I have many things to say and not very much time to say it. I’ll have to go with bullets for now, and hope that in the future things ease up enough to get some time to write it all out. Here’s the short form, for now:

  • Babies are time consuming. Before you’ve even woken up properly, it’s 1pm and you’re still in your pyjamas having just put the baby down for his second (or was it third? Who knows anymore) nap for the day. It’s insane how little you can get done when caring for a baby.
  • This mothering gig is EMOTIONAL. I cried pretty solidly for about 3 weeks, went on some fairly serious anti-depressants (not for the sads, but for milk production – that’s another story) and I still cry a couple of times a week. I DO NOT CRY. This is weird for me.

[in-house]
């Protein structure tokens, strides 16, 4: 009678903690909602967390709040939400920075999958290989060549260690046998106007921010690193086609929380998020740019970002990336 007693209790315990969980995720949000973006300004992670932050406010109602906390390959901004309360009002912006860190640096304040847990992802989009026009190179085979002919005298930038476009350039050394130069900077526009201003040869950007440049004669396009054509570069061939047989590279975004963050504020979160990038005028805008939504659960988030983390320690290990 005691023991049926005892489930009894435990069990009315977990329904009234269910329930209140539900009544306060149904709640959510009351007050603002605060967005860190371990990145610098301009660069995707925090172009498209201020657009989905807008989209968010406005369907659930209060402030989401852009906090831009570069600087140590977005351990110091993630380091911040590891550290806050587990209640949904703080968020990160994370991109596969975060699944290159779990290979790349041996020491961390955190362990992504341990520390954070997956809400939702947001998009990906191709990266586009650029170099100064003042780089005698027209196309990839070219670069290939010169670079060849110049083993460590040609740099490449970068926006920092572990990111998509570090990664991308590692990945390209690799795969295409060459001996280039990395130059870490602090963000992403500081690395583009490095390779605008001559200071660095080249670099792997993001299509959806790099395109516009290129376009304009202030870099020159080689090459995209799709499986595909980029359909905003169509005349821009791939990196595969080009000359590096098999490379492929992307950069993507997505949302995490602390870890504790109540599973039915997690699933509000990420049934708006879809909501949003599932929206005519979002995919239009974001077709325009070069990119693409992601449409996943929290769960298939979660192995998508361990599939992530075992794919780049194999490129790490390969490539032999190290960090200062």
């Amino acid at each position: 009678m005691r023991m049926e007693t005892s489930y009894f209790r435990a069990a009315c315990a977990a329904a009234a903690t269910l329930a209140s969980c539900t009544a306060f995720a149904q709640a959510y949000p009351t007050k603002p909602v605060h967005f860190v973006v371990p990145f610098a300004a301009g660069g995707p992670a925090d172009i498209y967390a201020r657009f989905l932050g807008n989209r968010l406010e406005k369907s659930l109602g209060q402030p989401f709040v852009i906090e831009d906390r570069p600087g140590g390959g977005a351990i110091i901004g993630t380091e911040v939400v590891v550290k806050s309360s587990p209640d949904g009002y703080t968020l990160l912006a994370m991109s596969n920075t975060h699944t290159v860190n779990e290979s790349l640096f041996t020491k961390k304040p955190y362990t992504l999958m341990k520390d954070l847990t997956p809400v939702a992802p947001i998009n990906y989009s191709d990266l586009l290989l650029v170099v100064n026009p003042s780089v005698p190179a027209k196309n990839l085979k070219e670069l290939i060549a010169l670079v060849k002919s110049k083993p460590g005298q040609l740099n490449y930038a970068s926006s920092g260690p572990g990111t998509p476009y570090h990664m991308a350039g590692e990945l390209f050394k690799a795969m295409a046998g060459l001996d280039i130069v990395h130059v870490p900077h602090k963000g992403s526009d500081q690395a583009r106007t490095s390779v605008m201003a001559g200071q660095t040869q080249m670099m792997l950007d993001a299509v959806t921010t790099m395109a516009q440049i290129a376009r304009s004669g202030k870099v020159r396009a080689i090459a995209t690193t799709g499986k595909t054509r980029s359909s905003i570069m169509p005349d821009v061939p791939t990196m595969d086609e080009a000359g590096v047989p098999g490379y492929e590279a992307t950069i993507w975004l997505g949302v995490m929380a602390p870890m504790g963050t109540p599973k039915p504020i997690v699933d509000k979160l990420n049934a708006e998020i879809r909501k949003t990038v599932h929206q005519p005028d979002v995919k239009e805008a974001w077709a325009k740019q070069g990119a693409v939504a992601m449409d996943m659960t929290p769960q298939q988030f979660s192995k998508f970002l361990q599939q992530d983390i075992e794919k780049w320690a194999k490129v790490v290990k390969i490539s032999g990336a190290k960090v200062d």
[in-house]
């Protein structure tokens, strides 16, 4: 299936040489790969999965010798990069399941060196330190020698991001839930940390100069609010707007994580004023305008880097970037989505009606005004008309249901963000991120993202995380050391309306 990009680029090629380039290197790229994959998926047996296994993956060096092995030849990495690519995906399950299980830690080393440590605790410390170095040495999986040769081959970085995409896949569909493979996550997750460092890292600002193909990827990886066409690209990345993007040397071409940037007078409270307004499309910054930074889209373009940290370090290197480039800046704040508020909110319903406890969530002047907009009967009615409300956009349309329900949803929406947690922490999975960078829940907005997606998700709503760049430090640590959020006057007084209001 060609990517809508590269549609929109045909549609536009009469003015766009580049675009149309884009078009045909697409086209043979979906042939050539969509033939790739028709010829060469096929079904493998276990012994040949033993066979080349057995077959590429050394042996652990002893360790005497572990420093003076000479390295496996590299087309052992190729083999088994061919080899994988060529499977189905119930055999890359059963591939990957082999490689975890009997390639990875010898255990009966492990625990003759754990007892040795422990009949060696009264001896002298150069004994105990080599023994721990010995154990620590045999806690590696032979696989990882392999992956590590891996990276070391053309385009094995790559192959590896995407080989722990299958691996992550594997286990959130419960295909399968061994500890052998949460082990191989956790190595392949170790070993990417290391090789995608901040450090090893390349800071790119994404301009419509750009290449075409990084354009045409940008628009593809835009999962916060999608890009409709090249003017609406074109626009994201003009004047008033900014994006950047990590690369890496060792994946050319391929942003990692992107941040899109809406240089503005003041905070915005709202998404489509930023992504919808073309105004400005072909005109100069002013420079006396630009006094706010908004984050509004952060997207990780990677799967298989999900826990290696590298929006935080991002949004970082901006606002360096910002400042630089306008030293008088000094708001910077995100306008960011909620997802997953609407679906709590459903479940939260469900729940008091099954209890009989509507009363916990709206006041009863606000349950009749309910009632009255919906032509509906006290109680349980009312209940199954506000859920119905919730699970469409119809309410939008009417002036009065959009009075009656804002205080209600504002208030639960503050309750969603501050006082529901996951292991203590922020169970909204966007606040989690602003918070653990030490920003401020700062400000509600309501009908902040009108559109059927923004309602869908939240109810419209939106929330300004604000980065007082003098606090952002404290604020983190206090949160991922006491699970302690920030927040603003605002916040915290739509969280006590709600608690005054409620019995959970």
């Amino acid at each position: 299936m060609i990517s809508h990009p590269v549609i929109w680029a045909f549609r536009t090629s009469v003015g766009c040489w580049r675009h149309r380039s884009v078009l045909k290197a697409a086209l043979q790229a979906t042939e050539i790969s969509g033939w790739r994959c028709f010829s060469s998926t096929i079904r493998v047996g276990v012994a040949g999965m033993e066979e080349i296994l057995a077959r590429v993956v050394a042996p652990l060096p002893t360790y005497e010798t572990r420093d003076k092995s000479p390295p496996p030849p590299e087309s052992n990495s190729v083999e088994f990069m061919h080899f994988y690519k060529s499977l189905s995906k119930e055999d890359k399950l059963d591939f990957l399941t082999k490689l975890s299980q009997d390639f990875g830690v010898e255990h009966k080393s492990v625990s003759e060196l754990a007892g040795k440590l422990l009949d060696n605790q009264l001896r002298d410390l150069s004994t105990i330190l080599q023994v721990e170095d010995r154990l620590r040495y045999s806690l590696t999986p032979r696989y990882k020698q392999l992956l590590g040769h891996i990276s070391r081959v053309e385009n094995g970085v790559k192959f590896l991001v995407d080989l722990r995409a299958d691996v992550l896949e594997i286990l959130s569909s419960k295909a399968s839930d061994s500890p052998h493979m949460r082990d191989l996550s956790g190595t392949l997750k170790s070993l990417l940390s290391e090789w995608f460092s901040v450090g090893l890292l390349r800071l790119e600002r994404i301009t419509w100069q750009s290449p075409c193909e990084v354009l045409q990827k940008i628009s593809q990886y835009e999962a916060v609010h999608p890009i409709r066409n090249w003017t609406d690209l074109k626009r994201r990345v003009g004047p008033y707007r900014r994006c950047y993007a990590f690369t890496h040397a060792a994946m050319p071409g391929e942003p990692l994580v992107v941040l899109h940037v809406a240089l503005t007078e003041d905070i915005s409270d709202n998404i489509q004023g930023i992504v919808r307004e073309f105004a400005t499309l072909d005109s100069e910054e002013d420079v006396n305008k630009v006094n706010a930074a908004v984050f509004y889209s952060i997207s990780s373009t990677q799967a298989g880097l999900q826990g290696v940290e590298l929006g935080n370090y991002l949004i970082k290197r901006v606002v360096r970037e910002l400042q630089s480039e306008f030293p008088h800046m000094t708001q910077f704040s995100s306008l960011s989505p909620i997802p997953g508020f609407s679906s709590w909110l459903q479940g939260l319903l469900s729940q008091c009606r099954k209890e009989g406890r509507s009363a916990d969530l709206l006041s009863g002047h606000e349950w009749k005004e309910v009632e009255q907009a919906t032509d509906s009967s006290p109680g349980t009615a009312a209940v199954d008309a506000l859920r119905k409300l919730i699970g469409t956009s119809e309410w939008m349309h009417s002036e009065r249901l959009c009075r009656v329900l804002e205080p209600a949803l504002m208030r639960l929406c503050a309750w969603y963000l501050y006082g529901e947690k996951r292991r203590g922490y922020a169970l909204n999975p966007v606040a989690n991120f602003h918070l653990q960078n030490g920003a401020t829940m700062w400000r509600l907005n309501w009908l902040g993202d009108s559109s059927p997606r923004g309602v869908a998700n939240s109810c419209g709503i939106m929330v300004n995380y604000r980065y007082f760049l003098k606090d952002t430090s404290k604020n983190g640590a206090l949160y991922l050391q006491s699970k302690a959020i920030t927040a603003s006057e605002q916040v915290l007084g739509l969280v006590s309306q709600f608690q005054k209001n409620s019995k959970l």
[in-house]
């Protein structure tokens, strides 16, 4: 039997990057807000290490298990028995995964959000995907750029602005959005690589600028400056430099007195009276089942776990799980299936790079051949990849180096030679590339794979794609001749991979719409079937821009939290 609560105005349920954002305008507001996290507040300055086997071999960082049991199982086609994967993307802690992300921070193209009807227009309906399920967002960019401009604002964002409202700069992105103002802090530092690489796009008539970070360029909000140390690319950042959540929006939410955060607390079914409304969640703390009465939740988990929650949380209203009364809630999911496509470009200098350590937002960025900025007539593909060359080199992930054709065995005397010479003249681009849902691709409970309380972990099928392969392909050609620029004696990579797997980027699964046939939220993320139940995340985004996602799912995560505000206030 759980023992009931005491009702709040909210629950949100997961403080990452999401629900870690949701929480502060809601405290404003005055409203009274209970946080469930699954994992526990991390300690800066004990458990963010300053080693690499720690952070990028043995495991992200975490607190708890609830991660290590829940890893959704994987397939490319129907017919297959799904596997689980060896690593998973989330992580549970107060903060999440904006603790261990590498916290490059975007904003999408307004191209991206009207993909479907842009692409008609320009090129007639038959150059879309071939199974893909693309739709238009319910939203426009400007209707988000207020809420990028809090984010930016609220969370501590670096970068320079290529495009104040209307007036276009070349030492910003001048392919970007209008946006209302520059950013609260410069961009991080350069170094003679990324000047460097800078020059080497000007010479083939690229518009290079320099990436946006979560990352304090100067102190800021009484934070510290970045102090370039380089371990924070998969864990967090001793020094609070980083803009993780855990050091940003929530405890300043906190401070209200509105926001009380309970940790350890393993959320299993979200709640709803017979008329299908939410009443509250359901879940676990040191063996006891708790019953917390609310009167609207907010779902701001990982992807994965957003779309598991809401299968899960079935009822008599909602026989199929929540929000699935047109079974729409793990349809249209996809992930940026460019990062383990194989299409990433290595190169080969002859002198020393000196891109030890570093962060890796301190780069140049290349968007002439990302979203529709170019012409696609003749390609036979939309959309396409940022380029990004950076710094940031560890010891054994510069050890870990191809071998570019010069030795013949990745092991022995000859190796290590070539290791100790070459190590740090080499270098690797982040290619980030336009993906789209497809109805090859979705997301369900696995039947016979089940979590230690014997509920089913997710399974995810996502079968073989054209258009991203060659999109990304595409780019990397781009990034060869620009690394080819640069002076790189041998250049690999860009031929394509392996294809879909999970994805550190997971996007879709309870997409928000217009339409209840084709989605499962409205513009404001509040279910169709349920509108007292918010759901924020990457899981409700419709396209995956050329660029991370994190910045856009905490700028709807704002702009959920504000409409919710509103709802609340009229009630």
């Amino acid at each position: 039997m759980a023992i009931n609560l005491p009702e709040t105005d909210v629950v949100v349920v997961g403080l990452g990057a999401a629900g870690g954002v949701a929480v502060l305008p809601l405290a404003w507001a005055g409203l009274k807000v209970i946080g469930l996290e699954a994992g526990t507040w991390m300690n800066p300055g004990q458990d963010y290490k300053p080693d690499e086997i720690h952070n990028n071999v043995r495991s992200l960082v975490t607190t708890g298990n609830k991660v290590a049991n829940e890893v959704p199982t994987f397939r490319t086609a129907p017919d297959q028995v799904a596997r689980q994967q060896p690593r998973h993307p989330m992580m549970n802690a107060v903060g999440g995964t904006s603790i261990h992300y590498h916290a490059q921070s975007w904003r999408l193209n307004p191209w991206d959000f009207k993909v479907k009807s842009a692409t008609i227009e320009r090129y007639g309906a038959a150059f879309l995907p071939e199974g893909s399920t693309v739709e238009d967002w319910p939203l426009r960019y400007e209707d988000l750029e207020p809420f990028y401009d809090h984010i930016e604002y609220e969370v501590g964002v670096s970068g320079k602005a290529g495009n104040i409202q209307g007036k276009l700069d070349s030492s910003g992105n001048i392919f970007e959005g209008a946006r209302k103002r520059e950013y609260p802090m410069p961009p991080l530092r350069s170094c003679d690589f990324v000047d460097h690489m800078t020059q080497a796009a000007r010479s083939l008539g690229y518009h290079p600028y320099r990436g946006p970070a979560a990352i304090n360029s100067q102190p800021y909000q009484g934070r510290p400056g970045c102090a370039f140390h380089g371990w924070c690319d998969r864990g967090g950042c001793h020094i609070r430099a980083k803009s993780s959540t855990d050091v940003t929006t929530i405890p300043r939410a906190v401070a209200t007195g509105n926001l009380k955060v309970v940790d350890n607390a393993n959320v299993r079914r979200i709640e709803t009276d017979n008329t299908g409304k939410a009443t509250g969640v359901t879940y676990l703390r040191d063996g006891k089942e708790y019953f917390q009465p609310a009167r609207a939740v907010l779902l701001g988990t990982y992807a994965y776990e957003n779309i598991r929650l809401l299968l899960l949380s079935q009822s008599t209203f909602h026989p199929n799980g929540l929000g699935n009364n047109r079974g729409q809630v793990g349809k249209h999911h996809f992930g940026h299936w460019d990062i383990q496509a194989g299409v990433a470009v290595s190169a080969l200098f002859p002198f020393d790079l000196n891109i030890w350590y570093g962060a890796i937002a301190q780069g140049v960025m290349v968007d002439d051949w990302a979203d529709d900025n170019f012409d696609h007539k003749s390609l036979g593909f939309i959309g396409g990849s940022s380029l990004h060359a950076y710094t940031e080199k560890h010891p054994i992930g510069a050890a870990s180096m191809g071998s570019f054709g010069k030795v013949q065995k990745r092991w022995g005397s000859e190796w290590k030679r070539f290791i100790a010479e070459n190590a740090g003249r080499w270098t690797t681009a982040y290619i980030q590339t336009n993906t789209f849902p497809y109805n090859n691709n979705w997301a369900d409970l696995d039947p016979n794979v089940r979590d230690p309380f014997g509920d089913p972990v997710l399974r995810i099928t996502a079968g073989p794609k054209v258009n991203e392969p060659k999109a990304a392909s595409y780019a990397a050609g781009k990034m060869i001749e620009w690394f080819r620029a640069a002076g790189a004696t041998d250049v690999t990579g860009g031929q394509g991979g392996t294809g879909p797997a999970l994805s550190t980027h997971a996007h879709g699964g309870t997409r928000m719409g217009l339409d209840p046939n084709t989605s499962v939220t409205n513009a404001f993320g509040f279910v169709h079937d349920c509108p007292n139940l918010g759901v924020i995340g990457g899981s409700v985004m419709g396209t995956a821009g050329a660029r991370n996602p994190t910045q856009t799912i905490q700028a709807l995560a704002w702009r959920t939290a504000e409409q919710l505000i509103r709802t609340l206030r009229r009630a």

• There is no spontaneous. Any outing has to be planned, prepped and thought through. There is a small window of opportunity when you can get the kid into the car without screaming, get where you need to go and get home before a meltdown hits. Mine is not a child who takes naturally to being outside the house, even though we’ve been taking him out since day one. He prefers to be at home (but I go crazy if I have to spend 4 days at home, so there’s that).
  • I have become an evening showerer. For as long as I can remember, I’ve been a morning shower person. It makes me feel ready and fresh for the day. Now, I shower when I can, and that’s usually in the evening because my paranoia will not allow me to be somewhere where I am unable to come if he’s in trouble/cries while I’m alone. It’s tough – any advice on that? Hoping I grow out of that at some point.